If you suffer from anxiety, you know all too well it can cause you to feel overly worried, scared, stressed, and more. Anxiety can be increased just worrying that you might have a panic attack.
Journaling can actually help and can be a lifesaver to those that suffer from anxiety.
If you feel that a journal may be a good way to help your anxiety, consider a few of the themes that may be ideal. Gratitude journals are a great place to start along with devotionals or happiness journals as well.Journals Can be a Lifesaver if You Have Anxiety Click To Tweet
Writing Through the Anxiety
One of the key benefits of journaling during anxiety is to write through it. Anxiety usually starts off with frantic thoughts and fears of some kind. This is because anxiety is generally triggered by an outside source and that triggering is hardcore and fast.
Being able to write down your thoughts in your journal as they come to you can help you slow your mind down, get the thoughts out, and empty your mind of the thoughts – while your system calms down and comes back into the moment. This keeps your blood pressure down and helps prevent and relieve a full blown panic attack.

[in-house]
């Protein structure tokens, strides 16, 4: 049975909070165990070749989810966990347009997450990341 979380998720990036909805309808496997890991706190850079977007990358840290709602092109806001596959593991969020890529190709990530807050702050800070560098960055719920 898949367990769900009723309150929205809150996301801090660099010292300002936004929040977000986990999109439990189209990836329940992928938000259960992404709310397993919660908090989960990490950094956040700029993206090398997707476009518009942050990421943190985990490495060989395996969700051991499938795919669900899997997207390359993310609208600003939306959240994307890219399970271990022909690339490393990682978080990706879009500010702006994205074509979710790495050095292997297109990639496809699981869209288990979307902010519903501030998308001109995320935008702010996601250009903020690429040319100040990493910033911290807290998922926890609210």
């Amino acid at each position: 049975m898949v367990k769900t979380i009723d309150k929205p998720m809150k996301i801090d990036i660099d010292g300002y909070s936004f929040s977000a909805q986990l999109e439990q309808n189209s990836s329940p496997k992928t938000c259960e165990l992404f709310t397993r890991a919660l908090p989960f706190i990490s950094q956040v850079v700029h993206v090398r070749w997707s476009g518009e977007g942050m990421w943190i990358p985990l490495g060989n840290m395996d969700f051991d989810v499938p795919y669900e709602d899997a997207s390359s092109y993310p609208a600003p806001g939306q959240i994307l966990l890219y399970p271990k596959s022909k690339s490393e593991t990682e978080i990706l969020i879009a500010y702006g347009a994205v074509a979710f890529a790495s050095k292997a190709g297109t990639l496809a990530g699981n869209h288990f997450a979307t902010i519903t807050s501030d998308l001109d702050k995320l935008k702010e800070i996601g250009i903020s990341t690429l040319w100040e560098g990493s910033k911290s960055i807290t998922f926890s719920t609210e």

Removing Negative Thoughts
When you journal during an anxiety attack, you’re actually removing negative thoughts from your mind. Yes, you are voicing them, but you would be doing that internally. By writing them down in your journal, you’re removing them from an internal space to an open space. This can help you sort out the issues and keep them from bottling up in you.
Finding the Root of the Anxiety
When you journal during anxiety, you’re working to get the thoughts out and move through them. When you get the chance, you can go back and read your entries. This will help you find patterns that can show what the real root of your anxiety is.
Sometimes you can do this during the journal writing as you work through the issue. You may find that by the end of your post, you are actually at the root of the problem as well.
Patterns and Triggers in Journal Writing
Sometimes you may not know what triggered your anxiety. You may just suddenly feel that way, wake up that way, or go to bed that way. By journaling you can narrow down the issues through reviewing your journal posts and possibly noticing a repeat phrase that triggers you – a show, a person, or an event. With that information you can remove whatever the triggers and patterns are and reduce your anxiety.